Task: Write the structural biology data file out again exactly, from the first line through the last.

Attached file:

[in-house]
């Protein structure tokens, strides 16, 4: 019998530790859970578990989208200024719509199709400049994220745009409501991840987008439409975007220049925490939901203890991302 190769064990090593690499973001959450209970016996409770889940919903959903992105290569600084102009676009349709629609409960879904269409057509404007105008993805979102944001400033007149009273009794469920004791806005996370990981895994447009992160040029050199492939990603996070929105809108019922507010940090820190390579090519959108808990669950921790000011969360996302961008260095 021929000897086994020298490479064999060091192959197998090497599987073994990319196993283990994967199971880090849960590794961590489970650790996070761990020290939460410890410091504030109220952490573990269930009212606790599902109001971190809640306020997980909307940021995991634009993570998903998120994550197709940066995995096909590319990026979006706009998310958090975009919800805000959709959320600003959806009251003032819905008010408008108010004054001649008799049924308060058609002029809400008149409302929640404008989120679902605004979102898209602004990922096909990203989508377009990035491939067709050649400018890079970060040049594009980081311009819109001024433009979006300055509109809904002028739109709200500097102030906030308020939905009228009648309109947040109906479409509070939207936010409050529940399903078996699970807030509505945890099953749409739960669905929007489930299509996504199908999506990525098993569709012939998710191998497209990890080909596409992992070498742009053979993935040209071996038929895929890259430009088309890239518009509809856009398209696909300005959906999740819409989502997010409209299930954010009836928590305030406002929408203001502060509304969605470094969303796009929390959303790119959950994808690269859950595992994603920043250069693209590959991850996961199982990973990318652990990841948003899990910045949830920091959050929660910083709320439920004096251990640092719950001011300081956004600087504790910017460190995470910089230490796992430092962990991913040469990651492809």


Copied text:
[in-house]
């Protein structure tokens, strides 16, 4: 019998530790859970578990989208200024719509199709400049994220745009409501991840987008439409975007220049925490939901203890991302 190769064990090593690499973001959450209970016996409770889940919903959903992105290569600084102009676009349709629609409960879904269409057509404007105008993805979102944001400033007149009273009794469920004791806005996370990981895994447009992160040029050199492939990603996070929105809108019922507010940090820190390579090519959108808990669950921790000011969360996302961008260095 021929000897086994020298490479064999060091192959197998090497599987073994990319196993283990994967199971880090849960590794961590489970650790996070761990020290939460410890410091504030109220952490573990269930009212606790599902109001971190809640306020997980909307940021995991634009993570998903998120994550197709940066995995096909590319990026979006706009998310958090975009919800805000959709959320600003959806009251003032819905008010408008108010004054001649008799049924308060058609002029809400008149409302929640404008989120679902605004979102898209602004990922096909990203989508377009990035491939067709050649400018890079970060040049594009980081311009819109001024433009979006300055509109809904002028739109709200500097102030906030308020939905009228009648309109947040109906479409509070939207936010409050529940399903078996699970807030509505945890099953749409739960669905929007489930299509996504199908999506990525098993569709012939998710191998497209990890080909596409992992070498742009053979993935040209071996038929895929890259430009088309890239518009509809856009398209696909300005959906999740819409989502997010409209299930954010009836928590305030406002929408203001502060509304969605470094969303796009929390959303790119959950994808690269859950595992994603920043250069693209590959991850996961199982990973990318652990990841948003899990910045949830920091959050929660910083709320439920004096251990640092719950001011300081956004600087504790910017460190995470910089230490796992430092962990991913040469990651492809």